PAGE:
NEWS RELEASE SEPTEMBER 2012
International Specialization Not Nationalism for the Water Industry
The companies selling water pollution control equipment, instrumentation and services are planning growth strategies based on world markets and not on individual countries. The future of the water industry is international specialization. The companies who become leaders in a special technology and then provide this technology worldwide have a large revenue stream in their specialty. This allows them the resources to lengthen their lead through research and development. This is the conclusion reached by the McIlvaine Company in Air/Gas/Water/Fluid Treatment and Control: World Markets.
The world’s water technology knowledge is doubling every few years. Companies and individuals can only cope with this flood of information by focusing on niches. The individual company needs to specialize in something or it will not lead in anything.
Therefore, the individual government strategies to boost exports and limit imports need to be revised. The government strategy should be to provide the infrastructure (education, tax incentives, etc.) to foster niche expertise among its citizens. Knowledge is the biggest national asset.
The strategies of the largest companies are indicative of the future. Thermo Scientific, a company with corporate headquarters in the U.S., has moved the headquarters of its Environmental Instrument Division to Shanghai. It has expanded its technology development activities in China as well. The company believes China will be the fastest growing market for its products.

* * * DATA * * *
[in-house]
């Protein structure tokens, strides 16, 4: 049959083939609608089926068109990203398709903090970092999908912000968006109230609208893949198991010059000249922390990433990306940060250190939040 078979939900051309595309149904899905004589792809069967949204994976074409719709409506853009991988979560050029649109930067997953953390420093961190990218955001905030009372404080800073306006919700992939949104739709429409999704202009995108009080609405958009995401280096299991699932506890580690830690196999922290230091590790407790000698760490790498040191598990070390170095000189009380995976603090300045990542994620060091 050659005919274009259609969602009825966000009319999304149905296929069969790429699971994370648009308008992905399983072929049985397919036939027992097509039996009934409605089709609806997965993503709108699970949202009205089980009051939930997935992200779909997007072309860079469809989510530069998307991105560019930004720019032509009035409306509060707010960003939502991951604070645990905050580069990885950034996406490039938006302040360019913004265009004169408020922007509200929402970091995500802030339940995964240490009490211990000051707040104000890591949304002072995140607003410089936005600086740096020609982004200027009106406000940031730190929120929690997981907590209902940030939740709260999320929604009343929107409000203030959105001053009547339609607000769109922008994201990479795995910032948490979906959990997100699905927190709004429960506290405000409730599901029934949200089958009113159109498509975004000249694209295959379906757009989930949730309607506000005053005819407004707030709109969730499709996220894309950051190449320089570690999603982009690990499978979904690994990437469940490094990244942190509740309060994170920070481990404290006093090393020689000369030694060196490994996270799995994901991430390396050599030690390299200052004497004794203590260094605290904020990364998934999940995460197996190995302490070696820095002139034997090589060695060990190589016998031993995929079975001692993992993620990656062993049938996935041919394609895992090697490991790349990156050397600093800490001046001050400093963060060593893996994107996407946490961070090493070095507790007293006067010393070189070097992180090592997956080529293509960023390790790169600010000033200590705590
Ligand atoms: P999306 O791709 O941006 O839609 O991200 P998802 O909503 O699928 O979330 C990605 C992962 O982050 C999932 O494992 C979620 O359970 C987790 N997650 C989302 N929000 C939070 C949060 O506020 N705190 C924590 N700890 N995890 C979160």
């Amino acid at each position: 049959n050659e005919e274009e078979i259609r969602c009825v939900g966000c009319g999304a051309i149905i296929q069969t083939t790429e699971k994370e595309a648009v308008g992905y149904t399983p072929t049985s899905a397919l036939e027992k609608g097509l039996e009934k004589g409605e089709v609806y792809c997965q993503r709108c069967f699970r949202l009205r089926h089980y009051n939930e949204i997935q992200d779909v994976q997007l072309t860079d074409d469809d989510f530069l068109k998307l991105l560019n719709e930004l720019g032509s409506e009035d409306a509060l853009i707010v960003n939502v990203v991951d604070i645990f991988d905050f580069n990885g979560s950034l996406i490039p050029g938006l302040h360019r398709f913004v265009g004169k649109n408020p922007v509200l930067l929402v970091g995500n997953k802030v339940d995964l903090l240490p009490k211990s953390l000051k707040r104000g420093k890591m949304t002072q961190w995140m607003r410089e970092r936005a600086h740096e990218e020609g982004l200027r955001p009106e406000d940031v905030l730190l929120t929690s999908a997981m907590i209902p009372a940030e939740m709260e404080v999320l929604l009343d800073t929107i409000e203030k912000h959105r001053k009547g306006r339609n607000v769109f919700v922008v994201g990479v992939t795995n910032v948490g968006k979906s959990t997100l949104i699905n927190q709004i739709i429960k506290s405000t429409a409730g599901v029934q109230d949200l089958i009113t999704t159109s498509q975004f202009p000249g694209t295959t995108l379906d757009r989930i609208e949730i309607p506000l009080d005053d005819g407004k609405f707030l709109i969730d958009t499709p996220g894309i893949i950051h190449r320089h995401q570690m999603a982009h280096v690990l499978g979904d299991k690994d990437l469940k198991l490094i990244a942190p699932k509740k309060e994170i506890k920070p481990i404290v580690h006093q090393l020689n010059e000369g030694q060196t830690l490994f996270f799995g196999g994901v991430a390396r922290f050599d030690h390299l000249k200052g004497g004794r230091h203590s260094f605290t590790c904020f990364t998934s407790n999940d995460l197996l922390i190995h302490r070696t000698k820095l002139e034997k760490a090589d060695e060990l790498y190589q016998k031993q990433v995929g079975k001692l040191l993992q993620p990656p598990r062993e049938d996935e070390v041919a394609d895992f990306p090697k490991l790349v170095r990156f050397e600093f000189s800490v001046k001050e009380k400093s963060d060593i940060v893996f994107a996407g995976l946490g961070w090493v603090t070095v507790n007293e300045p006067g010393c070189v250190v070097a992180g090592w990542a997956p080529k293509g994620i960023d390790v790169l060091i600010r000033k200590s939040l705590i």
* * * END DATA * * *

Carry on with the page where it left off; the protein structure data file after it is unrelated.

Veolia is serving 40 million people in China with its water treatment and delivery services. It is a major operator in the U.S. but is home based in Europe.
Andritz is European based, but its wastewater treatment center is in Texas. It is now a major supplier of sewage sludge centrifuges to Chinese municipalities.
The centrifuge is one of the best examples of a product which is sold based on superior technology. These are complex high speed machines. It would be difficult to offer the product in a limited geographic area. The revenue would not justify the research and development costs to keep pace with the international suppliers.
The McIlvaine Company has introduced a number of services to facilitate the use of the best and lowest life cycle technologies in the international market. Decisive Classification provides end users with insights on technology and is displayed in both Chinese and English. The niche expert system provides worldwide access to knowledge. The Global Decisions Orchard provides free access to knowledge.
For more information on Air/Gas/Water/Fluid Treatment and Control: World Markets, click on: http://home.mcilvainecompany.com/index.php?option=com_content&;view=article&id=71.
To view the Global Decision Orchard, click on: http://www.mcilvainecompany.com/Decision_Tree/subscriber/Tree/Default.htm